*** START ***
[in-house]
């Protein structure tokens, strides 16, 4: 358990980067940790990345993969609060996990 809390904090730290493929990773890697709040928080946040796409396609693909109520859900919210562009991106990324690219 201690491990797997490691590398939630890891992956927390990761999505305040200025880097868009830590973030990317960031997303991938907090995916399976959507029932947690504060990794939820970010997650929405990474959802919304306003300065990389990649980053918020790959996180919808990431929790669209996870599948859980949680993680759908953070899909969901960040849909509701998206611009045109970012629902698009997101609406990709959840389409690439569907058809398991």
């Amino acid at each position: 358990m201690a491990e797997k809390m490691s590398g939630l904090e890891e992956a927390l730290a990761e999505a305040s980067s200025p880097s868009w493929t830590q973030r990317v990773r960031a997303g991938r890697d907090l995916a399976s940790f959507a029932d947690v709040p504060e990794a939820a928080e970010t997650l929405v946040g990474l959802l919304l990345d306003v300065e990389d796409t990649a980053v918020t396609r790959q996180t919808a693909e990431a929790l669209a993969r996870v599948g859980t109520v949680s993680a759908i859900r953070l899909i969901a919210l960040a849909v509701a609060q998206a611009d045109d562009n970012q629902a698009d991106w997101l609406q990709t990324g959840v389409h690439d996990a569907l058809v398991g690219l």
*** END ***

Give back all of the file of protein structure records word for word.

[in-house]
């Protein structure tokens, strides 16, 4: 358990980067940790990345993969609060996990 809390904090730290493929990773890697709040928080946040796409396609693909109520859900919210562009991106990324690219 201690491990797997490691590398939630890891992956927390990761999505305040200025880097868009830590973030990317960031997303991938907090995916399976959507029932947690504060990794939820970010997650929405990474959802919304306003300065990389990649980053918020790959996180919808990431929790669209996870599948859980949680993680759908953070899909969901960040849909509701998206611009045109970012629902698009997101609406990709959840389409690439569907058809398991």
């Amino acid at each position: 358990m201690a491990e797997k809390m490691s590398g939630l904090e890891e992956a927390l730290a990761e999505a305040s980067s200025p880097s868009w493929t830590q973030r990317v990773r960031a997303g991938r890697d907090l995916a399976s940790f959507a029932d947690v709040p504060e990794a939820a928080e970010t997650l929405v946040g990474l959802l919304l990345d306003v300065e990389d796409t990649a980053v918020t396609r790959q996180t919808a693909e990431a929790l669209a993969r996870v599948g859980t109520v949680s993680a759908i859900r953070l899909i969901a919210l960040a849909v509701a609060q998206a611009d045109d562009n970012q629902a698009d991106w997101l609406q990709t990324g959840v389409h690439d996990a569907l058809v398991g690219l």